By CBC
1982

Obama's Friends
July 2, 2008

The Weather Underground
By Sam Green and Bill Siegel


Weather Underground Publications and Manifestos:

Weather Underground Declaration of a State of War
By Bernardine Dohrn
May 21, 1970

Prairie Fire: The Politics of Revolutionary Anti-Imperialism
By William Ayers, Bernardine Dohrn, Celia Sojourn, and Jeff Jones
1974


Books:

The End of Time
By David Horowitz

Bringing the War Home: The Weather Underground, the Red Army Faction, and Revolutionary Violence in the Sixties and Seventies
By Jeremy Varon

 


Click here to view a sample Profile.

Weatherman's Visual Map


  • Declared “war on Amerikkka” at its Flint War Council in 1969
  • Responsible for the deaths of police officers and the wanton destruction of public property
  • Some former members are now comfortably ensconced in University professorships



Weatherman (known colloquially as The Weathermen) was a political faction elected in 1968 to lead the radical group Students for a Democratic Society (SDS). The organization took its name from a line in the Bob Dylan song Subterranean Homesick Blues ("You don't need a weatherman to know which way the wind blows"). Emerging in 1969 as the most militant wing of the SDS’s Revolutionary Youth Movement, the fledgling Weatherman issued a "manifesto" eschewing nonviolence and calling instead for armed opposition to U.S. policies; advocating the overthrow of capitalism; exhorting white radicals to trigger a worldwide revolution by fighting in the streets of the "mother country"; and proclaiming that the time had come to launch a race war against the "white" United States on behalf of the non-white Third World.

Grounded in identity politics, Weatherman ideology and rhetoric rebelled against what later came to be known as America’s “white skin privilege.” Weatherman opposed the strategy of a rival SDS faction, Progressive Labor, which rejected the sexual and chemical excesses of the counter-cultural movements of the 1960s in favor of a purer, Marxist-Leninist popular front movement aimed at developing student-labor alliances.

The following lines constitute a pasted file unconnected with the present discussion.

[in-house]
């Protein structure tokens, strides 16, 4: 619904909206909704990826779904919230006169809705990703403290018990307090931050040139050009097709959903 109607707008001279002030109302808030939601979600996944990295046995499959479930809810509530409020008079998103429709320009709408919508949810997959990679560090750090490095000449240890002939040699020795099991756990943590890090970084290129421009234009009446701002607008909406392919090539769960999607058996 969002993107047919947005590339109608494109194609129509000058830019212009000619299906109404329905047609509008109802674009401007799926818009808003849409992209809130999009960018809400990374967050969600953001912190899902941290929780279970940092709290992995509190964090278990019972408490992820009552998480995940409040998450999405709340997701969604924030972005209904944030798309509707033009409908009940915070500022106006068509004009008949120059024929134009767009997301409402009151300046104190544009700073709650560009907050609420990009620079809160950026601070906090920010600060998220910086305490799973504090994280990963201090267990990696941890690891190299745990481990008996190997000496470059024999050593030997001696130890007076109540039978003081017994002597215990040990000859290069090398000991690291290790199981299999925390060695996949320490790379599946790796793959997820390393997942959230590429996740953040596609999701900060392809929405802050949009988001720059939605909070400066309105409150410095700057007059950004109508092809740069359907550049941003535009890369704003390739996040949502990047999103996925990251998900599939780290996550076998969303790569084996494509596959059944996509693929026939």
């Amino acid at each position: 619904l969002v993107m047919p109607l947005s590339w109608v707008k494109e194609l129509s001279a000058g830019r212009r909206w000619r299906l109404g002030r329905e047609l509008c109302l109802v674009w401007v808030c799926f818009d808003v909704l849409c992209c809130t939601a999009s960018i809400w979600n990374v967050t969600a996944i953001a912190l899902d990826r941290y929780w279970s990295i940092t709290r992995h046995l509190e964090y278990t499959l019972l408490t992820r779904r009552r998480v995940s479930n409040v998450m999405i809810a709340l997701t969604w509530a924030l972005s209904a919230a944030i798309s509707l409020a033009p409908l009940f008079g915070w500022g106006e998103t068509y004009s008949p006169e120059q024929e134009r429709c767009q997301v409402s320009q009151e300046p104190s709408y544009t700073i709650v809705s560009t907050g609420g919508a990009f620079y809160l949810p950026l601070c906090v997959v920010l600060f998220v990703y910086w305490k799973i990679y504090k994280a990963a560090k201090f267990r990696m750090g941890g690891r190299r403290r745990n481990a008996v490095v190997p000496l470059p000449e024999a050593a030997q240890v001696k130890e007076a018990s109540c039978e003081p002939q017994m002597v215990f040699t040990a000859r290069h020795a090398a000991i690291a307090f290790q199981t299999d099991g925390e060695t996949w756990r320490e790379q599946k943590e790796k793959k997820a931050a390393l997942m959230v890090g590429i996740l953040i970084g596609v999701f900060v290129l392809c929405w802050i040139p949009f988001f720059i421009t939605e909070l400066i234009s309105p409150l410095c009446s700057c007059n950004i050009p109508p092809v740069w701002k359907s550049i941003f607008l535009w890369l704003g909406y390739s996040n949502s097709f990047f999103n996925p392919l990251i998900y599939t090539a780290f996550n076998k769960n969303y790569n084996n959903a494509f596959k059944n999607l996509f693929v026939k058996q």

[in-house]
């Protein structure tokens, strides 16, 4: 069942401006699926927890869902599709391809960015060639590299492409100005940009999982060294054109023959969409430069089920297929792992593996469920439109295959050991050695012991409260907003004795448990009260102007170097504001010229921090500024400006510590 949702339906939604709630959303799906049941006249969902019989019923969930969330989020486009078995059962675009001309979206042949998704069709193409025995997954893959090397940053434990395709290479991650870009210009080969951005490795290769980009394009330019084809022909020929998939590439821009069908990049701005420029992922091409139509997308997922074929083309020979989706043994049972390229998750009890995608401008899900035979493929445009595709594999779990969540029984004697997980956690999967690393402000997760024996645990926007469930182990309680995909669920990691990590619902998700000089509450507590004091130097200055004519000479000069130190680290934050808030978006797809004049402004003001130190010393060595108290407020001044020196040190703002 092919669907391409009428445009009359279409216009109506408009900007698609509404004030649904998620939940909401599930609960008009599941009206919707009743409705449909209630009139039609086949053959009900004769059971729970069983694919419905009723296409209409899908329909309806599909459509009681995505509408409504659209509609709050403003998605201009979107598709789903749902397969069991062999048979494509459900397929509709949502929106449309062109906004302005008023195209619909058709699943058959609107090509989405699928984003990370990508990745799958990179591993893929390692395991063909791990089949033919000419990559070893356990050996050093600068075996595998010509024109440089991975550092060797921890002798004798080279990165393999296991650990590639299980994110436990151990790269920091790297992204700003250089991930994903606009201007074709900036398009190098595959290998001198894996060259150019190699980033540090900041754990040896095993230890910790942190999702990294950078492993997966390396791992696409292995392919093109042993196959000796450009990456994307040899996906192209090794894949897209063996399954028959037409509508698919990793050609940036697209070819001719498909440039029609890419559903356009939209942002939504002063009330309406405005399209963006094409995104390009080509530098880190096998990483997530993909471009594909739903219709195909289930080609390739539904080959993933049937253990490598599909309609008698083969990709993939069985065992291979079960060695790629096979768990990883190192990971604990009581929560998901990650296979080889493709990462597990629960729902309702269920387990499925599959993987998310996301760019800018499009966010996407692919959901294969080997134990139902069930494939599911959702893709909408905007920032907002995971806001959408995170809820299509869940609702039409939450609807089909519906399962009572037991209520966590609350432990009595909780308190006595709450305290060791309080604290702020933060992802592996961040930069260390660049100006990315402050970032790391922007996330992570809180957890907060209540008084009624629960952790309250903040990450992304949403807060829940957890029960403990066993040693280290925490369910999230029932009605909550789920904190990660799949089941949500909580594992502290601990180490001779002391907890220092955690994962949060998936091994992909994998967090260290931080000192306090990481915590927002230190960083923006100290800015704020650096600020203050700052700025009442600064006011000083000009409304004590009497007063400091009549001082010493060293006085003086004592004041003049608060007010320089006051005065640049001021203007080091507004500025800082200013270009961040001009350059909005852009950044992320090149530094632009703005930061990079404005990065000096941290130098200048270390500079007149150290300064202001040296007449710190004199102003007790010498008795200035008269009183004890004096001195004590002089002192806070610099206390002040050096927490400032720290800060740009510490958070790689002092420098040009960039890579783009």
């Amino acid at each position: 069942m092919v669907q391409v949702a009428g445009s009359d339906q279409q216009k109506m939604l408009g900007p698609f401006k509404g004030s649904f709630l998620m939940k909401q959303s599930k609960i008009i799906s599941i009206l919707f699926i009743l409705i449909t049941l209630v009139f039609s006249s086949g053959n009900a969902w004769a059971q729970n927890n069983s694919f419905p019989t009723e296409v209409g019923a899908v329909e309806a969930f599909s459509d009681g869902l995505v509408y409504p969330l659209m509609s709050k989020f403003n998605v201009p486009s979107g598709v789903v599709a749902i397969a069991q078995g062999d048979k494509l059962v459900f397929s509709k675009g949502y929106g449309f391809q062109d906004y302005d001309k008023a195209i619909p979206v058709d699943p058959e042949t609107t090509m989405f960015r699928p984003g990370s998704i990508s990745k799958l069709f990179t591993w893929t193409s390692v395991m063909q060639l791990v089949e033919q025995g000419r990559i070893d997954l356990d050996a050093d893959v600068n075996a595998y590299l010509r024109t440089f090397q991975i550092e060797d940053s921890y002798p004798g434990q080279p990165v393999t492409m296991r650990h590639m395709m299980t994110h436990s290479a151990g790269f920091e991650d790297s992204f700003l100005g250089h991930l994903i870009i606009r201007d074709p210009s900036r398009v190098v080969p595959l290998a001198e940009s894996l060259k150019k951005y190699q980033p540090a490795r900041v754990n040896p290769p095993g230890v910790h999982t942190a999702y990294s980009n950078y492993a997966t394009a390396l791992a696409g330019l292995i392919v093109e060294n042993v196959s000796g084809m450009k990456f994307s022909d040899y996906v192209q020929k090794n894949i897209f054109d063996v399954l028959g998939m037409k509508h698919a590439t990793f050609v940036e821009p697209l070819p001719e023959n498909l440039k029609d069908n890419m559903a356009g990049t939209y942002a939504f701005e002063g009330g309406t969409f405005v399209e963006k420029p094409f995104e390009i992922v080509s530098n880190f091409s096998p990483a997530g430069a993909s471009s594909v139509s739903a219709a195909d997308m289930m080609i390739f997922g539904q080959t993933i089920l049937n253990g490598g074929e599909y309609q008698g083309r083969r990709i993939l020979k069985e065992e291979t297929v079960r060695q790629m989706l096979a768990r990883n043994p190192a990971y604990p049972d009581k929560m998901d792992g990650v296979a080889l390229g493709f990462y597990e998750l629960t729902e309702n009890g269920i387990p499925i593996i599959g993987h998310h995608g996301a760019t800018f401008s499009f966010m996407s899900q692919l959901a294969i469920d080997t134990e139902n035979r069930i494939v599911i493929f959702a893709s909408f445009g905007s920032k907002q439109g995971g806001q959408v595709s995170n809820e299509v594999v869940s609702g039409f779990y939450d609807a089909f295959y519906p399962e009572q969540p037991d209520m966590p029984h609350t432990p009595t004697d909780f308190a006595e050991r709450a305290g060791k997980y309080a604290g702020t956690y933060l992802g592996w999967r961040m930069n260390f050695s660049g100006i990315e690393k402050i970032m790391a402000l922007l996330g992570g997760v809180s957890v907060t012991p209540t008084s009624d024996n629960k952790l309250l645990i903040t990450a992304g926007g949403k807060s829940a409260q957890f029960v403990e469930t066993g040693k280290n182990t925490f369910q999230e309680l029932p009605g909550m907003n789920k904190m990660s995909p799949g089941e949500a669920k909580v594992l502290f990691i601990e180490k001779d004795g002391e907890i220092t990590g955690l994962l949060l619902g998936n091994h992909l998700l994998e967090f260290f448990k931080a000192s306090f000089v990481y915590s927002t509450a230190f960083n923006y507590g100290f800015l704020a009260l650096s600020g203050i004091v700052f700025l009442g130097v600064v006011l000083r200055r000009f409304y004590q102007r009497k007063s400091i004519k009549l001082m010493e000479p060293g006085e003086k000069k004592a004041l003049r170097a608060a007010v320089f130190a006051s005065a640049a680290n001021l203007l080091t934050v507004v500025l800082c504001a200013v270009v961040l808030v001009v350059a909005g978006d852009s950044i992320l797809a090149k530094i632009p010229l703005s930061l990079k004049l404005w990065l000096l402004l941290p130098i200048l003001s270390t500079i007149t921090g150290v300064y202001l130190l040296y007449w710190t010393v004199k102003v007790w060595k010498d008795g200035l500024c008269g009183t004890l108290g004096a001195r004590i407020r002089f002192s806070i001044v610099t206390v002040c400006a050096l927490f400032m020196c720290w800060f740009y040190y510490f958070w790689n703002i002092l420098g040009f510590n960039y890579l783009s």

FBI files from 1976, recently made public under the Freedom of Information Act, confirm the connections between Weatherman, Castro's Cuba, and Moscow. Weatherman leaders like Mark Rudd traveled illegally to Havana in 1968 to engage in terrorist training. There, camps set up by Soviet KGB Colonel Vadim Kotchergine were educating Westerners both in Marxist philosophy and urban warfare.

At a 1969 "War Council" in Flint, Michigan, Weatherman leader Bernardine Dohrn (currently a law professor at Northwestern University and a Board member of the ACLU) praised the serial murderer Charles Manson and his accomplices: "Dig it. First they killed those pigs, then they ate dinner in the same room with them. They even shoved a fork into the victim's stomach. Wild."  She then proclaimed that the time had come to launch a war against "Amerikkka" (Weatherman always spelled "America" this way, to convey the group’s belief that the nation was ineradicably racist to its core). Toward this end, Dohrn advocated the formation of an even more radical “Weather Underground” cult to carry out covert terrorist activities rather than public acts of protest. By early 1970, her wish would be realized.

Weatherman's first public demonstration was its October 1969 "Days of Rage" protest in Chicago, timed to coincide with the trials of the Chicago Seven (a group of radical leftists led by Tom Hayden), who had fomented a riot at the Democratic Party nominating convention in that city the previous year. Advertised with the slogan "Bring the war home,"  "Days of Rage" sought to create enough chaos to shock the American public out of its alleged complacency vis a vis the Vietnam War.

The opening "Days of Rage" salvo, designed to glorify the anarchist movement, was the October 8 demolition of a statue dedicated to the memory of eight policemen who had been killed in the Haymarket Labor Riot of 1886. Thereafter, some 300 people -- both members and supporters of the Weatherman agenda --  ravaged Chicago's business district, smashing windows and destroying automobiles. Six people were shot and seventy were arrested. The violence continued, though on a smaller scale, for each of the next two nights. As Sixties historian Todd Gitlin observed, however, no popular uprising was sparked by these events, much to the group's dismay. Notable "Days of Rage" leaders included Bill Ayers, now a Professor of Education at the University of Illinois, and Mark William Rudd, currently a mathematics professor at a New Mexico community college.